9 November 2012 at 7:30 am #3077AnonymousInactive
How’s everyone getting along with their sharpening regime? 🙂
Have you any preferred tools or techniques?9 November 2012 at 8:19 am #3078Steve CarderParticipant
I have been using Paul’s method since I saw it a few weeks ago on You Tube and it works. I checked out the irons on my Grandfathers plough plane that hasn’t been used since the 60’s and notice that he sharpened in a similar way. I think that I have been brainwashed with all the new techniques micro bevels, honing guides, waterstones that i have ended up looking for the perfect shaving instead of achieving an edge to perform the job in hand which is mastering the plane.
I have also been caught in the ‘headlights’ of the high end tools which work very well, but have discovered that the Stanley “plain Jane” number 4 with a thin iron works equally as well.
I have recently started buying old saws and now need to learn to sharpen / tune them.9 November 2012 at 8:29 am #3080jespiirParticipant
My sharpening setup consists of a set of Naniwa superstones (800, 2000 and 8000 grit) plus a DMT Dia-flat lapping plate to flatten them.
I am quite happy with this setup, despite the mess with water all around… the next thing I’m going to add is a coarser grit waterstone or diamondstone for the heavy duty work when lapping the backs of new (to me, used or new) tools.
I currently have two honing guides, a veritas mkII and an eclipse side clamping clone.
I first got the Veritas mkII but soon realized that it has some downsides. Don’t get me wrong it’s a very solid piece of equipment but a few things could be improved.
The top-bottom clamping solution gives be difficulty holding chisels and plane irons rock solid. Even though I tighten the fastening screws as much as I dare things shift on me and the iron is out of square.
I have also hade issues with the metal stop on the registration guide. The problem being that it is made out of metal… even if I am careful when inserting and clamping I have damaged the edge of the iron on the metal stop. Annoying to say the least.
Recently I realized that the wheel on my guide is less than perfect – the micro bevel adjustment seems to put the wheel in a skew. In normal mode the wheel is straight but when set to create the micro bevel the wheel is of by 0.2mm on one side. This results in a skewed micro bevel… not what I wanted.
So I got the cheap eclipse guide and so far it is a better help. It needs a little fine tuning but will not suffer from the above issues.
All this fiddling with the honing guides have really created a sincere desire to acquire the skill of freehand sharpening.
Hopefully Paul will go thru this in the masterclass series and I can put my honing guides to rest in a box 🙂
A question for the masses: what method do you use to determine when you have achived the perfect edge? I currently try to shave some hair of my arm, and if that works I deem it sharp enough. I have seen tests using end grain cuts on softwoods and some use paper slicing as an evaluation form.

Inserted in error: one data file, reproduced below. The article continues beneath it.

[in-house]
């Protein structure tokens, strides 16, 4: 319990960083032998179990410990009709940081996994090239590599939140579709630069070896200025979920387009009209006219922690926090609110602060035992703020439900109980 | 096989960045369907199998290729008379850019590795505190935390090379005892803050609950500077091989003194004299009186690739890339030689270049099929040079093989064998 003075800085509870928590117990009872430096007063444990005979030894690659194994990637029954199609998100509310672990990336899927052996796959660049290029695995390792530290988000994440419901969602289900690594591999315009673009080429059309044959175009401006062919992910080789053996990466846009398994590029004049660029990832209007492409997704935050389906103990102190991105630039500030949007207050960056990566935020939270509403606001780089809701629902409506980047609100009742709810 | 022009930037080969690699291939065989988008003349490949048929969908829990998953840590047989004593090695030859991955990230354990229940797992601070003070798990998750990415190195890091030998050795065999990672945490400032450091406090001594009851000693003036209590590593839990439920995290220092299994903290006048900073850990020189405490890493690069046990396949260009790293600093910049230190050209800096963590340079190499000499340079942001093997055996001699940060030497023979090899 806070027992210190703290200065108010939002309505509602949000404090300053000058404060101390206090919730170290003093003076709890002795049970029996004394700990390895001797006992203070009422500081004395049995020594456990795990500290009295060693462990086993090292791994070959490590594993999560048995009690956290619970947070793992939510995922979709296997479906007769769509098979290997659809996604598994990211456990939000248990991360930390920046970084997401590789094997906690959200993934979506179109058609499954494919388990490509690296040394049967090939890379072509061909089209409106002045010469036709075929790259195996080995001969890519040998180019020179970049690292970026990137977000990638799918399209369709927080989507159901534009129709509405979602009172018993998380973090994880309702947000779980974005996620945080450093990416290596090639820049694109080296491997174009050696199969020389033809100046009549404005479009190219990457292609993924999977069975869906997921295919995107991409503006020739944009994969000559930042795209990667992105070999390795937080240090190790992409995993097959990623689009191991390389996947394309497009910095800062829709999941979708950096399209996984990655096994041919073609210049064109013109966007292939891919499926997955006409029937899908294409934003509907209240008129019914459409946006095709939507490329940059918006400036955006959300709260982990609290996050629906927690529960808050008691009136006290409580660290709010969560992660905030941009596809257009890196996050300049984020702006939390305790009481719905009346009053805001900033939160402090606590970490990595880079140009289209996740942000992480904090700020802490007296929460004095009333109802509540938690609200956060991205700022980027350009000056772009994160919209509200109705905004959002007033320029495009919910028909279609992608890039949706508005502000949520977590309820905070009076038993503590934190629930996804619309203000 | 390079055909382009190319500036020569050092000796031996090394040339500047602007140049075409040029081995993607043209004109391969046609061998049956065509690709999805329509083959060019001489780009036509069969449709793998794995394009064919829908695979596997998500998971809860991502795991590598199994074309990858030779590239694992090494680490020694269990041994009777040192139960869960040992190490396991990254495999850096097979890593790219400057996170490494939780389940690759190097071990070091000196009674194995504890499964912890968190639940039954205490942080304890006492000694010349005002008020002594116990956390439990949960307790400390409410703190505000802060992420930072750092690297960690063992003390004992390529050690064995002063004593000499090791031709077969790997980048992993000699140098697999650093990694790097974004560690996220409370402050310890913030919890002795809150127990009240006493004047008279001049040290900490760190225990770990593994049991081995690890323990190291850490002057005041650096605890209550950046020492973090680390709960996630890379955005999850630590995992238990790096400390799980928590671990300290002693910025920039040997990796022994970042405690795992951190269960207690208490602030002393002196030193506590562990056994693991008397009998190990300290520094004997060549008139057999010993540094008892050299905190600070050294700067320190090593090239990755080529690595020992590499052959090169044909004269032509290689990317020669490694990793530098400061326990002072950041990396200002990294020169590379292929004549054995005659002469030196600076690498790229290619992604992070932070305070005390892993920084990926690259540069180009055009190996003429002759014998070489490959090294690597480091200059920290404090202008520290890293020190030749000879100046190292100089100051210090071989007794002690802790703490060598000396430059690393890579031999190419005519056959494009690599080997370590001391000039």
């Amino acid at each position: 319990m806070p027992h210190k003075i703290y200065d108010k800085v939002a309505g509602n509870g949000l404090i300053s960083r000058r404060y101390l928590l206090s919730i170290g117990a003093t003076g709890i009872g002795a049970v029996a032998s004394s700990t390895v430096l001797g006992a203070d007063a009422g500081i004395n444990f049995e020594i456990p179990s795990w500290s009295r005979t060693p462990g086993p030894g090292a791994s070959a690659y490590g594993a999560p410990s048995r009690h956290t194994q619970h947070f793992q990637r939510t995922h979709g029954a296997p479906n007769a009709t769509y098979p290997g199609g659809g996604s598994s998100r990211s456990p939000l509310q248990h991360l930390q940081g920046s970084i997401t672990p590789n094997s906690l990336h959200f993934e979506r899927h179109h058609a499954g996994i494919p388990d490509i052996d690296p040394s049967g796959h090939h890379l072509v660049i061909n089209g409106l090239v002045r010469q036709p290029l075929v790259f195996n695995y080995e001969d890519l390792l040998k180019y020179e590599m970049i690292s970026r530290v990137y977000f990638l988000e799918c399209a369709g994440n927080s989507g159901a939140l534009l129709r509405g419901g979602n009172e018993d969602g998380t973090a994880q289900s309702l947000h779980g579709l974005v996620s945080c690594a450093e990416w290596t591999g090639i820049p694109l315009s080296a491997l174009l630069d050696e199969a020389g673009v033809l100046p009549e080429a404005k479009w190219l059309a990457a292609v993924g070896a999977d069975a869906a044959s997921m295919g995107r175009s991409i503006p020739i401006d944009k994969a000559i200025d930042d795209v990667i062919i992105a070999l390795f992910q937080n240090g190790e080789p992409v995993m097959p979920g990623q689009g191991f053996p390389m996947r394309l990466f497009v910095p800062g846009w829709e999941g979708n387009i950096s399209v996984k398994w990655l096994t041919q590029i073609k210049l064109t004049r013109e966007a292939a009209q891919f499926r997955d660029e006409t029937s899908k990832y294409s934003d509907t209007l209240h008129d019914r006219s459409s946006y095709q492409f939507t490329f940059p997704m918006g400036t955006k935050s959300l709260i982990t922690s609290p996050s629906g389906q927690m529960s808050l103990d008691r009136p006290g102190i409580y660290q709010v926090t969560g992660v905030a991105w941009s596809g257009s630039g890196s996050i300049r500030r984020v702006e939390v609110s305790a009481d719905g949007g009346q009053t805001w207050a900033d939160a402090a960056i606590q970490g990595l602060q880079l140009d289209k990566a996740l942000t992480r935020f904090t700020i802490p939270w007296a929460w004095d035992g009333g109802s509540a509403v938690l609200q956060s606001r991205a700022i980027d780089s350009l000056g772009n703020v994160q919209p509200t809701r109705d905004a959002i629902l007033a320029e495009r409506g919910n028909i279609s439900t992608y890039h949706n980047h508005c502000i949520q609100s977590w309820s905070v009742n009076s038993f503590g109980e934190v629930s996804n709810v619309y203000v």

Located in Jönköping, Sweden.9 November 2012 at 8:31 am #3081AnonymousInactive
It’s good knowing you’re settling into good technique, as well as realising the fact it doesn’t/shouldn’t cost too much to gain a very decent head start in woodworking my friend. 🙂
Follow Paul’s excellent teaching and advice and you’ll never go wrong 😉9 November 2012 at 8:41 am #3082AnonymousInactive
I tend to go through my grits and finish on a black/translucent arkansas stone before stropping. Knowing how sharp an edge is tends to come with practise, but it’s good to go, as long as there’s no light reflected from the intended edge and it’s capable of grabbing the skin on the tip of my thumb when I check across the edge.
Always ensure you’ve removed the burr froma freshly whetted edge.
Working with and trusting the manner with which the finer grits enhance an edge is a major part to successful sharpening.
I sharpen freehand and primarily with DMT and EzeLap diamond plates using coarse, medium, fine and extra fine grades.10 November 2012 at 2:54 am #3089Ron HarperParticipant
I use oil stones and strop with the green stuff. I am very pleased with my results. I have tried all the systems. They all work. Paul’s method intrigues me. May experiment with it.10 November 2012 at 7:54 am #3090AnonymousInactive
Paul’s method most definitely works and in fact works extremely well 🙂10 November 2012 at 9:07 pm #3113Ron HarperParticipant
Gary, i am not sure I am ready to get rid of my very good oil stones?10 November 2012 at 9:35 pm #3114will sundayParticipant
I use the same system that jesper uses except i use norton and king stones. As far as testing i still shave to Does anyone use shapton stone i like the no presoak but they are expensive and they are pretty thin looking10 November 2012 at 10:03 pm #3115AnonymousInactive
I still have and use my oil stones and definitely wouldn’t knock anyone’s sharpening preferences, but came to prefer diamond plates for the sake of less time spent sharpening.11 November 2012 at 1:33 am #3116DaveParticipant
Fortunately I was taught how to sharpen knives and tools by a family friend when I was a teenager. After seeing Pauls method in the DVDs I realized it was the same except I was shown the use of only two stones instead of three and we never had paste for the strop. When diamond stones came on the market I switched to them as my oilstones wore out. I use water stones for my razor.
-Canada11 November 2012 at 3:17 am #3117John PoutierParticipant